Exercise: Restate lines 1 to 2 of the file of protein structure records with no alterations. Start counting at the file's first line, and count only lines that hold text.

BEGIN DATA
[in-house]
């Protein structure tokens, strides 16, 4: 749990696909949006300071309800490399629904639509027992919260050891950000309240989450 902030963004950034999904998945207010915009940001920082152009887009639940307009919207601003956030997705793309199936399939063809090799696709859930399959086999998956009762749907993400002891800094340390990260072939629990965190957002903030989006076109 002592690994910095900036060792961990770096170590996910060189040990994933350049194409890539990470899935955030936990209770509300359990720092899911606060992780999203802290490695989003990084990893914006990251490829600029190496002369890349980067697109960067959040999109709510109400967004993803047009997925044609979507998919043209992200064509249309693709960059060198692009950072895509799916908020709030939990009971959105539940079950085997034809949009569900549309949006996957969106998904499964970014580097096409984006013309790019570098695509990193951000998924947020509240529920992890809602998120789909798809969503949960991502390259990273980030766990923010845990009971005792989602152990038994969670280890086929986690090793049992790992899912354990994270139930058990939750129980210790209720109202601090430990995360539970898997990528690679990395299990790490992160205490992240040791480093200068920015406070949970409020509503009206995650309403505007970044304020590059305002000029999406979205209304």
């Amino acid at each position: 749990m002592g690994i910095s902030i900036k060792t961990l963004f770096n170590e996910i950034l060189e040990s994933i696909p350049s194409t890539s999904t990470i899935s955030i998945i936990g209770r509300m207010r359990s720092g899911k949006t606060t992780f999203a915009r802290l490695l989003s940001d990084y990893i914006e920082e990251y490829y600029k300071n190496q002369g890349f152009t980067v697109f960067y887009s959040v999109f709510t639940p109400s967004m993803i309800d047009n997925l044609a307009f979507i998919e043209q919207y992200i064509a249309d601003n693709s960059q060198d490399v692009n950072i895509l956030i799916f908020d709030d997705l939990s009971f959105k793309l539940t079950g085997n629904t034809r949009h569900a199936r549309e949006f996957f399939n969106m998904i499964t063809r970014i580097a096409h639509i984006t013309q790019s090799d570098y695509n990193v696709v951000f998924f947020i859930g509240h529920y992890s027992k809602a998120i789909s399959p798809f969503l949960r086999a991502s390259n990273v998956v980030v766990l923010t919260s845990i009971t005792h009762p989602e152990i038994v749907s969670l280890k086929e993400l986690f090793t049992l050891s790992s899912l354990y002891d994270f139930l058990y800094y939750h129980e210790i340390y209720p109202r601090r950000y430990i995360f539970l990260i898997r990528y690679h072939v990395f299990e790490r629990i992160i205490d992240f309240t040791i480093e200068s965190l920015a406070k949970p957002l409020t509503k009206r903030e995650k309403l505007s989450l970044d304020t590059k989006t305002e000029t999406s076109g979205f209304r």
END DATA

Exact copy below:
[in-house]
């Protein structure tokens, strides 16, 4: 749990696909949006300071309800490399629904639509027992919260050891950000309240989450 902030963004950034999904998945207010915009940001920082152009887009639940307009919207601003956030997705793309199936399939063809090799696709859930399959086999998956009762749907993400002891800094340390990260072939629990965190957002903030989006076109 002592690994910095900036060792961990770096170590996910060189040990994933350049194409890539990470899935955030936990209770509300359990720092899911606060992780999203802290490695989003990084990893914006990251490829600029190496002369890349980067697109960067959040999109709510109400967004993803047009997925044609979507998919043209992200064509249309693709960059060198692009950072895509799916908020709030939990009971959105539940079950085997034809949009569900549309949006996957969106998904499964970014580097096409984006013309790019570098695509990193951000998924947020509240529920992890809602998120789909798809969503949960991502390259990273980030766990923010845990009971005792989602152990038994969670280890086929986690090793049992790992899912354990994270139930058990939750129980210790209720109202601090430990995360539970898997990528690679990395299990790490992160205490992240040791480093200068920015406070949970409020509503009206995650309403505007970044304020590059305002000029999406979205209304």